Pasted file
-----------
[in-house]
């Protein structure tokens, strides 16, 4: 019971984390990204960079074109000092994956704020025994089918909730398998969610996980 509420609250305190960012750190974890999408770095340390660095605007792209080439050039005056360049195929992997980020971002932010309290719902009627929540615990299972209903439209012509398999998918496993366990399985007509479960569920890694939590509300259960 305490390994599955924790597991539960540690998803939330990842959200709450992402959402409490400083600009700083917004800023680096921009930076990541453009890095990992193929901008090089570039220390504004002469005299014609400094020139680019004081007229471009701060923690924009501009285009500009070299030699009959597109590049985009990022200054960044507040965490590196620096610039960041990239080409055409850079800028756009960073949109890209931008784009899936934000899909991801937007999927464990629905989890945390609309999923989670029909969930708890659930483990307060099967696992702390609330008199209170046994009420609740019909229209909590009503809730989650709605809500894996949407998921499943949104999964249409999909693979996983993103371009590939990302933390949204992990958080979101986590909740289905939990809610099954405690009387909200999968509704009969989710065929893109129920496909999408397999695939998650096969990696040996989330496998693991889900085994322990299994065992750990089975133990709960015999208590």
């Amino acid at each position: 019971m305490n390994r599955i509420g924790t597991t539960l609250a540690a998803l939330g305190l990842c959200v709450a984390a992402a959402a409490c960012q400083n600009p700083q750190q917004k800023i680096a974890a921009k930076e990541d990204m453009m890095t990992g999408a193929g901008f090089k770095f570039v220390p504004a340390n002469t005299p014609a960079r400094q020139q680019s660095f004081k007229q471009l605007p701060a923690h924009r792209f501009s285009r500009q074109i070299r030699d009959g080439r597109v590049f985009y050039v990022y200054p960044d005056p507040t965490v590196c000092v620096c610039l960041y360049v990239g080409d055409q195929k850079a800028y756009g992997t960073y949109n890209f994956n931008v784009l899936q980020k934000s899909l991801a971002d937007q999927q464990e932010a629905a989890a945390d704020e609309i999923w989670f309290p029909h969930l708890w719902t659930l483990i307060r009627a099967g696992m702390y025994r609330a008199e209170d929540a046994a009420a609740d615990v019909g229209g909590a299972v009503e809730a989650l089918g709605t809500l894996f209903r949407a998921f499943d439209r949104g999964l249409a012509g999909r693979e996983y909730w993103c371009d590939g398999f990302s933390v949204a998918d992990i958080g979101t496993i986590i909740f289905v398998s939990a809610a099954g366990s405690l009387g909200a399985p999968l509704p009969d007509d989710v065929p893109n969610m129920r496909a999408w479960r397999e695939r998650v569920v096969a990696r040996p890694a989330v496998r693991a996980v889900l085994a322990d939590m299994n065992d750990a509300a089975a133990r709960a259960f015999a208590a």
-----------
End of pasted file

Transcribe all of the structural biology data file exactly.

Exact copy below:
[in-house]
């Protein structure tokens, strides 16, 4: 019971984390990204960079074109000092994956704020025994089918909730398998969610996980 509420609250305190960012750190974890999408770095340390660095605007792209080439050039005056360049195929992997980020971002932010309290719902009627929540615990299972209903439209012509398999998918496993366990399985007509479960569920890694939590509300259960 305490390994599955924790597991539960540690998803939330990842959200709450992402959402409490400083600009700083917004800023680096921009930076990541453009890095990992193929901008090089570039220390504004002469005299014609400094020139680019004081007229471009701060923690924009501009285009500009070299030699009959597109590049985009990022200054960044507040965490590196620096610039960041990239080409055409850079800028756009960073949109890209931008784009899936934000899909991801937007999927464990629905989890945390609309999923989670029909969930708890659930483990307060099967696992702390609330008199209170046994009420609740019909229209909590009503809730989650709605809500894996949407998921499943949104999964249409999909693979996983993103371009590939990302933390949204992990958080979101986590909740289905939990809610099954405690009387909200999968509704009969989710065929893109129920496909999408397999695939998650096969990696040996989330496998693991889900085994322990299994065992750990089975133990709960015999208590």
């Amino acid at each position: 019971m305490n390994r599955i509420g924790t597991t539960l609250a540690a998803l939330g305190l990842c959200v709450a984390a992402a959402a409490c960012q400083n600009p700083q750190q917004k800023i680096a974890a921009k930076e990541d990204m453009m890095t990992g999408a193929g901008f090089k770095f570039v220390p504004a340390n002469t005299p014609a960079r400094q020139q680019s660095f004081k007229q471009l605007p701060a923690h924009r792209f501009s285009r500009q074109i070299r030699d009959g080439r597109v590049f985009y050039v990022y200054p960044d005056p507040t965490v590196c000092v620096c610039l960041y360049v990239g080409d055409q195929k850079a800028y756009g992997t960073y949109n890209f994956n931008v784009l899936q980020k934000s899909l991801a971002d937007q999927q464990e932010a629905a989890a945390d704020e609309i999923w989670f309290p029909h969930l708890w719902t659930l483990i307060r009627a099967g696992m702390y025994r609330a008199e209170d929540a046994a009420a609740d615990v019909g229209g909590a299972v009503e809730a989650l089918g709605t809500l894996f209903r949407a998921f499943d439209r949104g999964l249409a012509g999909r693979e996983y909730w993103c371009d590939g398999f990302s933390v949204a998918d992990i958080g979101t496993i986590i909740f289905v398998s939990a809610a099954g366990s405690l009387g909200a399985p999968l509704p009969d007509d989710v065929p893109n969610m129920r496909a999408w479960r397999e695939r998650v569920v096969a990696r040996p890694a989330v496998r693991a996980v889900l085994a322990d939590m299994n065992d750990a509300a089975a133990r709960a259960f015999a208590a």